We rejected his advertisement because his customer complained to us that he didn’t refund the rent deposit when they decided not to go ahead with the deal. We told him if the deposit was returned and there were no more complaints, we would be glad to accept his advertisement. After months and months of waiting, we never heard back.
A while later, he approached our receptionist in our office to place the advertisement. She took it without suspecting that he was the guy we had warned her about. But another staff member, who’s in charge of classifieds, recognized the name and photo. We rejected his ad again.
Two years later, he sued us. We hired a media attorney to represent us. To make a long story short, the judge dismissed the case and ruled against him. But we had to spend over $8,000 in legal fees. The plaintiff paid us back $4,500 to settle, even though we asked for more to cover the attorney’s fee. It’s not just the money wasted, it consumed everyone’s time and energy. He did send a letter of apology afterwards, and wanted to advertise. He should know better!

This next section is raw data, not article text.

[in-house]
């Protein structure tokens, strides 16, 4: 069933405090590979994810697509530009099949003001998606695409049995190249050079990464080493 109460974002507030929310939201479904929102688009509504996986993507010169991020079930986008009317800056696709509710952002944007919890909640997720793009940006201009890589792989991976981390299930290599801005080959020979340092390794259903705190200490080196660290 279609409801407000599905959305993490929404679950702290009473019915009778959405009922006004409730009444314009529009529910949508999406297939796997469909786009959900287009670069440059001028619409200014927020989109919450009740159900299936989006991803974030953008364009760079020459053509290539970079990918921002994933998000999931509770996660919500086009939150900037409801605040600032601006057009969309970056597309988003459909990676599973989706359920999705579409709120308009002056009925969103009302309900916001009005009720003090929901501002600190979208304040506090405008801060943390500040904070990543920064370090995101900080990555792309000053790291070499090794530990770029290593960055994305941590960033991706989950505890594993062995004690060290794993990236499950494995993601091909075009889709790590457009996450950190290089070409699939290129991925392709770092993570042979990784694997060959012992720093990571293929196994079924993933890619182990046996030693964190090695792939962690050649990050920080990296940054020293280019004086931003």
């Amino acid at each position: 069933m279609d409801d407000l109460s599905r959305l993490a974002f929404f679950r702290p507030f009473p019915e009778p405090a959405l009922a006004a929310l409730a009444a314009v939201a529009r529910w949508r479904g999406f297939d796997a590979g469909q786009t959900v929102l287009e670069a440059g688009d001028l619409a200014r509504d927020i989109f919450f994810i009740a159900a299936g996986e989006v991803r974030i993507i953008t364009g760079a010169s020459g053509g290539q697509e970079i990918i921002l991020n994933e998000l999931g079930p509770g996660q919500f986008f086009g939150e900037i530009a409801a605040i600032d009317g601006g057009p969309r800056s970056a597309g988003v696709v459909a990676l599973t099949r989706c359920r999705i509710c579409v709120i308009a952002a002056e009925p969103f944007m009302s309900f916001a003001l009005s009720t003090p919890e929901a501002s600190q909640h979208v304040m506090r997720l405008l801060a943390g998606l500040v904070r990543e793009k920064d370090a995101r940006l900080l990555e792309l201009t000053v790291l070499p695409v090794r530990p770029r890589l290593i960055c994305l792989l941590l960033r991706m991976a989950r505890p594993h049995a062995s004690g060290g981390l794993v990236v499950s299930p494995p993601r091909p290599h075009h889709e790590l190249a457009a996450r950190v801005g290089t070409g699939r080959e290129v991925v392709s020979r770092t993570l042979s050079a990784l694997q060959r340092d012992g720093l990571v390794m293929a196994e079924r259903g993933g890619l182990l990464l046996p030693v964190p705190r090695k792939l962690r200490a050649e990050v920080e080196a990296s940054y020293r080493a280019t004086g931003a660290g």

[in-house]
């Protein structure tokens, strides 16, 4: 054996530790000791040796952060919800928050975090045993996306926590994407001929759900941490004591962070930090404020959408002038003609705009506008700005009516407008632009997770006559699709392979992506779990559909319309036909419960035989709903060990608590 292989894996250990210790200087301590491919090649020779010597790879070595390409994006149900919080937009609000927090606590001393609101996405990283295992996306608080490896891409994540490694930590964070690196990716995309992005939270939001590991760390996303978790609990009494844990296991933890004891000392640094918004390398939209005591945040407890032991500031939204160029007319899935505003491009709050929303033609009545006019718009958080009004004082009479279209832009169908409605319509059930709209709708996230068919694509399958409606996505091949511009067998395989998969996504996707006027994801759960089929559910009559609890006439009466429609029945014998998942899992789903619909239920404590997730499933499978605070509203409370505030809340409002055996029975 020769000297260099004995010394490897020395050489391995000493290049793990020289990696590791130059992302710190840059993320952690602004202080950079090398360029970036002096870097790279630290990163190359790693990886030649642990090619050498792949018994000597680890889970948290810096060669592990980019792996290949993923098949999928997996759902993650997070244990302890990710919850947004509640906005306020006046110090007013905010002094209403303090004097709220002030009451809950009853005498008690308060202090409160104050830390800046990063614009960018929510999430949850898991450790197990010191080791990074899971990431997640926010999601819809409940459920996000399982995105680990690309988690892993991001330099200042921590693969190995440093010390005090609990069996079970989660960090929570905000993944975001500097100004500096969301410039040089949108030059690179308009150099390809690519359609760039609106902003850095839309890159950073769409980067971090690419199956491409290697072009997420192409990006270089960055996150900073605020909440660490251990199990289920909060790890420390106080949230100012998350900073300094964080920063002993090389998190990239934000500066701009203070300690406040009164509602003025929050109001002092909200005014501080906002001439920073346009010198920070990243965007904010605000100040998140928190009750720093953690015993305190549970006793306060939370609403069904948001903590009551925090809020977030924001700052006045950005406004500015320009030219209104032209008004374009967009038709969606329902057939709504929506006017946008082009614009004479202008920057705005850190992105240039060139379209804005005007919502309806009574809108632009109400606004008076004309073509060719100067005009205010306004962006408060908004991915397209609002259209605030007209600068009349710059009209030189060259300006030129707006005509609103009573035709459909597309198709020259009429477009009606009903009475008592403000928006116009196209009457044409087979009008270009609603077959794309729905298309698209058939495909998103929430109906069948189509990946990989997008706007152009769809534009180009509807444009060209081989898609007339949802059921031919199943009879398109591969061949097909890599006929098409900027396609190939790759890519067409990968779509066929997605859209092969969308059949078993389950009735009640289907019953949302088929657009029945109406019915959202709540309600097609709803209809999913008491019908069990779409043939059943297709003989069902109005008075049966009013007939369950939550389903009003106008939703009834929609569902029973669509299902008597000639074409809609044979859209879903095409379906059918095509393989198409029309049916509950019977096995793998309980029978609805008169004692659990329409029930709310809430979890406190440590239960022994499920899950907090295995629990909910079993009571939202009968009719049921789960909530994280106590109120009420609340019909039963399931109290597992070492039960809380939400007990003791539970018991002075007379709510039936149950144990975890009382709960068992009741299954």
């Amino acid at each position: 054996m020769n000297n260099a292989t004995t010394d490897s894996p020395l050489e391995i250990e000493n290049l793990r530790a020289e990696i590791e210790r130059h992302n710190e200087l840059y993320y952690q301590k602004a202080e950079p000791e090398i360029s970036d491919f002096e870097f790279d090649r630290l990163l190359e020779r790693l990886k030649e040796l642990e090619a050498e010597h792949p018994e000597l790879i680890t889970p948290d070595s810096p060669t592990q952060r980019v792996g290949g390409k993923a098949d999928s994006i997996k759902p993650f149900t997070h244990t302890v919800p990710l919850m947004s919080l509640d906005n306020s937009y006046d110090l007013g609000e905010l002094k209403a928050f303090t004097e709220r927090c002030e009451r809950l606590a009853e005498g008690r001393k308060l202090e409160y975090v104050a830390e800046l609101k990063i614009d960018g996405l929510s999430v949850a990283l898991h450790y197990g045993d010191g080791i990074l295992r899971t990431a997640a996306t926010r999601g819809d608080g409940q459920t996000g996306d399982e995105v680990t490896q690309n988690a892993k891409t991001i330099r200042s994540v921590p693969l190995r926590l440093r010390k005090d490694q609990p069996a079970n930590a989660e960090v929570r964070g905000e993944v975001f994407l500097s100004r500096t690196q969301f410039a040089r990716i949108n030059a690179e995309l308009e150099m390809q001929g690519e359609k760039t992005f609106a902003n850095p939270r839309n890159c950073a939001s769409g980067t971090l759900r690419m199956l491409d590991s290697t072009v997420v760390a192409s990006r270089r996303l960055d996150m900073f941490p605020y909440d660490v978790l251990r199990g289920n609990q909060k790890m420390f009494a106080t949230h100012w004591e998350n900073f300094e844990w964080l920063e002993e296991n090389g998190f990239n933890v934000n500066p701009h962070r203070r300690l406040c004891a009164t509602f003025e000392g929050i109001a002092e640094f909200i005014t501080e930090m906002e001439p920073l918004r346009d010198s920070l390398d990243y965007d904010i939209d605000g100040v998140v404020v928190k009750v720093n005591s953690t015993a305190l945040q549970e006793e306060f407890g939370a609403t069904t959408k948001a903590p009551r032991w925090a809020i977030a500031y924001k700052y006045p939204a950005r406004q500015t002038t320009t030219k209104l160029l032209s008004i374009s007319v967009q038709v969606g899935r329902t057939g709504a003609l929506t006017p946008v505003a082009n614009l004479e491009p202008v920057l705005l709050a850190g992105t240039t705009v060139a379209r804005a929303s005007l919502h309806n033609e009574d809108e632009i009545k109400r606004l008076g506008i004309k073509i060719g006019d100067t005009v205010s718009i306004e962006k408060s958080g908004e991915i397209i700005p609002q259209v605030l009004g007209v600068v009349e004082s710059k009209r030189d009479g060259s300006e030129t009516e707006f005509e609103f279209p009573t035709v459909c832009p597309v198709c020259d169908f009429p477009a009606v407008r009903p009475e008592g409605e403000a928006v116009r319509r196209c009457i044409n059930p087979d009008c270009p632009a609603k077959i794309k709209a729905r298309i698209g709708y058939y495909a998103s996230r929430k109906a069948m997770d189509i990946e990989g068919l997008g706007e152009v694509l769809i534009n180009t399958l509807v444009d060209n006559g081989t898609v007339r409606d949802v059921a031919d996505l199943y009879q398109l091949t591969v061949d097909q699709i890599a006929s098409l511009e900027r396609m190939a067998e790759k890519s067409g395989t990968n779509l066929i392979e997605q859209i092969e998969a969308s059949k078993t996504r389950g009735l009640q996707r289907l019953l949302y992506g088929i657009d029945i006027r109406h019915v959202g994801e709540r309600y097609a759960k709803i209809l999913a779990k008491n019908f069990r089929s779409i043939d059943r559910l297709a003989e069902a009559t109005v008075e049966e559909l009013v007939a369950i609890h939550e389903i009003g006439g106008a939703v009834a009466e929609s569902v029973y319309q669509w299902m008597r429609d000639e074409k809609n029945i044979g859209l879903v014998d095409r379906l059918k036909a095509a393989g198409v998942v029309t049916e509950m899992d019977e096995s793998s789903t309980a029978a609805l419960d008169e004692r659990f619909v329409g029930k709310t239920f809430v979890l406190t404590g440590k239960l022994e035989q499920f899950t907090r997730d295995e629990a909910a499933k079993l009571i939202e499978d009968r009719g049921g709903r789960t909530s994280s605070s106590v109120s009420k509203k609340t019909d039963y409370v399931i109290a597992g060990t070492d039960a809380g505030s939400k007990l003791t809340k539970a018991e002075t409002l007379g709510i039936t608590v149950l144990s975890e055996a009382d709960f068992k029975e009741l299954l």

In 2004, our editorial sparked a protest. About two dozen Vietnamese Americans held a demonstration across the street from our front door. Former Prime Minister of Vietnam Nguyen Cao Ky decided to end his opposition to the Vietnamese Communist government, and was the first South Vietnamese leader to return to his native land after the war, since his exile in America.
Our editorial stated that it was also time for the Vietnamese community to move on and reconcile with the government. A veteran, who was married to a Vietnamese, organized the protest after a Vietnamese newspaper wrote about our editorial. One of the Chinese community leaders, the late Ted Choi, sided with them.